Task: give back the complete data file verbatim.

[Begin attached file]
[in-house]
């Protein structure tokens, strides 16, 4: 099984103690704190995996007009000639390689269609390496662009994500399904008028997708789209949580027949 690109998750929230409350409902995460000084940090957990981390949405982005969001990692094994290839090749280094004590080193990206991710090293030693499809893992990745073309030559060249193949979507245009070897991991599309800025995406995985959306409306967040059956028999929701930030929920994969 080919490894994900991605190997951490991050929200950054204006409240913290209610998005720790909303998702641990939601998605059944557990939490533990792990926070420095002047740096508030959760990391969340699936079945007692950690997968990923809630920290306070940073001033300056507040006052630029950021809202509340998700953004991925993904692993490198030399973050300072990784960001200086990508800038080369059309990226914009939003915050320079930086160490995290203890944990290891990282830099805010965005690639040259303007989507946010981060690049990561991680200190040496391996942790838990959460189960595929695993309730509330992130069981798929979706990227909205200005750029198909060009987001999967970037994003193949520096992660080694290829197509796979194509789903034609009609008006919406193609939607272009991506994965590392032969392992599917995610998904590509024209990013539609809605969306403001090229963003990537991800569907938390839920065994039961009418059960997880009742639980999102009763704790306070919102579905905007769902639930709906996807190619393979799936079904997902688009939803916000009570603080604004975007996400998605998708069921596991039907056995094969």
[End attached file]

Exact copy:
[in-house]
């Protein structure tokens, strides 16, 4: 099984103690704190995996007009000639390689269609390496662009994500399904008028997708789209949580027949 690109998750929230409350409902995460000084940090957990981390949405982005969001990692094994290839090749280094004590080193990206991710090293030693499809893992990745073309030559060249193949979507245009070897991991599309800025995406995985959306409306967040059956028999929701930030929920994969 080919490894994900991605190997951490991050929200950054204006409240913290209610998005720790909303998702641990939601998605059944557990939490533990792990926070420095002047740096508030959760990391969340699936079945007692950690997968990923809630920290306070940073001033300056507040006052630029950021809202509340998700953004991925993904692993490198030399973050300072990784960001200086990508800038080369059309990226914009939003915050320079930086160490995290203890944990290891990282830099805010965005690639040259303007989507946010981060690049990561991680200190040496391996942790838990959460189960595929695993309730509330992130069981798929979706990227909205200005750029198909060009987001999967970037994003193949520096992660080694290829197509796979194509789903034609009609008006919406193609939607272009991506994965590392032969392992599917995610998904590509024209990013539609809605969306403001090229963003990537991800569907938390839920065994039961009418059960997880009742639980999102009763704790306070919102579905905007769902639930709906996807190619393979799936079904997902688009939803916000009570603080604004975007996400998605998708069921596991039907056995094969």